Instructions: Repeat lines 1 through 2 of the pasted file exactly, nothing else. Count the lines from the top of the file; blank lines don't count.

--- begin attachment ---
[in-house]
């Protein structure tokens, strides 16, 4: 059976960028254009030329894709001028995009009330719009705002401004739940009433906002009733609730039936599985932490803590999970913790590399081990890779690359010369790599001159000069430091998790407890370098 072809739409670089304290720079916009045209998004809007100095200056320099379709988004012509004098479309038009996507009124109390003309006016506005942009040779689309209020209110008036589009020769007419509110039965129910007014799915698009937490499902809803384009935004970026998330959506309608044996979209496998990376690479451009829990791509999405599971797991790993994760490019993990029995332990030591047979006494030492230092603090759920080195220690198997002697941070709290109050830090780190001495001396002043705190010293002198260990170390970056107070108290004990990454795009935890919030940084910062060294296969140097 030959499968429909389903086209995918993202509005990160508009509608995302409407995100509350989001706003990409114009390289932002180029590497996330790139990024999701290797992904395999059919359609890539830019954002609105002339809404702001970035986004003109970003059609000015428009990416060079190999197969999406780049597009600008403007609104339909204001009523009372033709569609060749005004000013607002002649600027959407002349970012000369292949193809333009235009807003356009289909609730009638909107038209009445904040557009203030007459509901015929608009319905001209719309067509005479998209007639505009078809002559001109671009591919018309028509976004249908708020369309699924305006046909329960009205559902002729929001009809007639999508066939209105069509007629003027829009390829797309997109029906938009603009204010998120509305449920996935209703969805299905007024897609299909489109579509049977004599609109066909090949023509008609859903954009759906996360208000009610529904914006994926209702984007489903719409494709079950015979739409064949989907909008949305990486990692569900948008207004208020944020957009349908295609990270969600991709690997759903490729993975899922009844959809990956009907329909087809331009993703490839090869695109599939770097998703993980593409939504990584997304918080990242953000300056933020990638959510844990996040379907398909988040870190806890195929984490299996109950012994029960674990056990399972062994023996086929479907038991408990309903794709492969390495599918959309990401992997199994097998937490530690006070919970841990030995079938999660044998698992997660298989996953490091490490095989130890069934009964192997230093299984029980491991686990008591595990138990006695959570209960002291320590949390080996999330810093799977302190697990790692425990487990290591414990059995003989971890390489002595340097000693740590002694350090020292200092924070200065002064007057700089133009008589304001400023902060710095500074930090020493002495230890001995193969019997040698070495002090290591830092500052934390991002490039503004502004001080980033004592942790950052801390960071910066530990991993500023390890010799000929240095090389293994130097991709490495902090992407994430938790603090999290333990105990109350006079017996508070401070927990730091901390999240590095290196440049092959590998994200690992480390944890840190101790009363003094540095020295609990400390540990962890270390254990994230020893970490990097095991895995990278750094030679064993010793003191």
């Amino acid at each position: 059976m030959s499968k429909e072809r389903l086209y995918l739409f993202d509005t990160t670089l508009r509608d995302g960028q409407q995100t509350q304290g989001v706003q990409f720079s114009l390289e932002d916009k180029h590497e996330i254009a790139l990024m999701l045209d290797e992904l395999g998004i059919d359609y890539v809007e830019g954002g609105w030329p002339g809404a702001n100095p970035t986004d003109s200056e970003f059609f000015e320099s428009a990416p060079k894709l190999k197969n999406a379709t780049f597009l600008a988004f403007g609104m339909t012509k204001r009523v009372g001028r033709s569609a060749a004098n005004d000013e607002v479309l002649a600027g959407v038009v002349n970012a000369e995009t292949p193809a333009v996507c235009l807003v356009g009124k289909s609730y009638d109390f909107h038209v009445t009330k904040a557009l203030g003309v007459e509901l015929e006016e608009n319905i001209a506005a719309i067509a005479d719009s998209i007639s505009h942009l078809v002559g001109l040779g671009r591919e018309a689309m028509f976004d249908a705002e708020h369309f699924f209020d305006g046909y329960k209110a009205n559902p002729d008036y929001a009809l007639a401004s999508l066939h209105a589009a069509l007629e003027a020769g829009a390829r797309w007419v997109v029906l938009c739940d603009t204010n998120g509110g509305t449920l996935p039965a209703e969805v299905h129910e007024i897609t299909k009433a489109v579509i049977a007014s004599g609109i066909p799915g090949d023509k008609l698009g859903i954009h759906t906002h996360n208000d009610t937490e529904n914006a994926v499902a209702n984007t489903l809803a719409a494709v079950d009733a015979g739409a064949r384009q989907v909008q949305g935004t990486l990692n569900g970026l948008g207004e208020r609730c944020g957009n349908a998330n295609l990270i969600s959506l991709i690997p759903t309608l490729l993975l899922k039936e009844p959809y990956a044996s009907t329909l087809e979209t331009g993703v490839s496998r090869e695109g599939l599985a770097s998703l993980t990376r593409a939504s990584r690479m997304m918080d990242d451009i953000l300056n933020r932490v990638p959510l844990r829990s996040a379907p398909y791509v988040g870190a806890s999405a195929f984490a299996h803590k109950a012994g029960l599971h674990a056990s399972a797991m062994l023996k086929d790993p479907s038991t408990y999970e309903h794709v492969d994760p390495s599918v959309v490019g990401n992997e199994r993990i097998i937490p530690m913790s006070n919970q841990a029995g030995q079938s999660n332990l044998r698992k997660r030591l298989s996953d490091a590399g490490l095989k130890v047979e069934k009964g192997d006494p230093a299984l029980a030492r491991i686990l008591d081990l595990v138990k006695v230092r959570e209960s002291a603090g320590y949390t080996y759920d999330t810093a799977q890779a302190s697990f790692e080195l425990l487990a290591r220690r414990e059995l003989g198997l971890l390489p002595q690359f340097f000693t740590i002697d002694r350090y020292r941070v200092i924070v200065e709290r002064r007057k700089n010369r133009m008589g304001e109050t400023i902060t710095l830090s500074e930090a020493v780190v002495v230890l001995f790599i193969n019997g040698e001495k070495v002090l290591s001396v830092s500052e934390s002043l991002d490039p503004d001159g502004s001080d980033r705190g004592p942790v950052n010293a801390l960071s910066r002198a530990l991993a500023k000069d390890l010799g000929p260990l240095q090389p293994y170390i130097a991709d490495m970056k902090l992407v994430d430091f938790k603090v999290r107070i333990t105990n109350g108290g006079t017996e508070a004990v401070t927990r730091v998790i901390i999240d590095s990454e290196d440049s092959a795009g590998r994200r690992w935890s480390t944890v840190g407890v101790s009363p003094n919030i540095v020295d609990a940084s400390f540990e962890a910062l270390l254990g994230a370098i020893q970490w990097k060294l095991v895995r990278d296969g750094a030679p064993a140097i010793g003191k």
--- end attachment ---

[in-house]
């Protein structure tokens, strides 16, 4: 059976960028254009030329894709001028995009009330719009705002401004739940009433906002009733609730039936599985932490803590999970913790590399081990890779690359010369790599001159000069430091998790407890370098 072809739409670089304290720079916009045209998004809007100095200056320099379709988004012509004098479309038009996507009124109390003309006016506005942009040779689309209020209110008036589009020769007419509110039965129910007014799915698009937490499902809803384009935004970026998330959506309608044996979209496998990376690479451009829990791509999405599971797991790993994760490019993990029995332990030591047979006494030492230092603090759920080195220690198997002697941070709290109050830090780190001495001396002043705190010293002198260990170390970056107070108290004990990454795009935890919030940084910062060294296969140097 030959499968429909389903086209995918993202509005990160508009509608995302409407995100509350989001706003990409114009390289932002180029590497996330790139990024999701290797992904395999059919359609890539830019954002609105002339809404702001970035986004003109970003059609000015428009990416060079190999197969999406780049597009600008403007609104339909204001009523009372033709569609060749005004000013607002002649600027959407002349970012000369292949193809333009235009807003356009289909609730009638909107038209009445904040557009203030007459509901015929608009319905001209719309067509005479998209007639505009078809002559001109671009591919018309028509976004249908708020369309699924305006046909329960009205559902002729929001009809007639999508066939209105069509007629003027829009390829797309997109029906938009603009204010998120509305449920996935209703969805299905007024897609299909489109579509049977004599609109066909090949023509008609859903954009759906996360208000009610529904914006994926209702984007489903719409494709079950015979739409064949989907909008949305990486990692569900948008207004208020944020957009349908295609990270969600991709690997759903490729993975899922009844959809990956009907329909087809331009993703490839090869695109599939770097998703993980593409939504990584997304918080990242953000300056933020990638959510844990996040379907398909988040870190806890195929984490299996109950012994029960674990056990399972062994023996086929479907038991408990309903794709492969390495599918959309990401992997199994097998937490530690006070919970841990030995079938999660044998698992997660298989996953490091490490095989130890069934009964192997230093299984029980491991686990008591595990138990006695959570209960002291320590949390080996999330810093799977302190697990790692425990487990290591414990059995003989971890390489002595340097000693740590002694350090020292200092924070200065002064007057700089133009008589304001400023902060710095500074930090020493002495230890001995193969019997040698070495002090290591830092500052934390991002490039503004502004001080980033004592942790950052801390960071910066530990991993500023390890010799000929240095090389293994130097991709490495902090992407994430938790603090999290333990105990109350006079017996508070401070927990730091901390999240590095290196440049092959590998994200690992480390944890840190101790009363003094540095020295609990400390540990962890270390254990994230020893970490990097095991895995990278750094030679064993010793003191």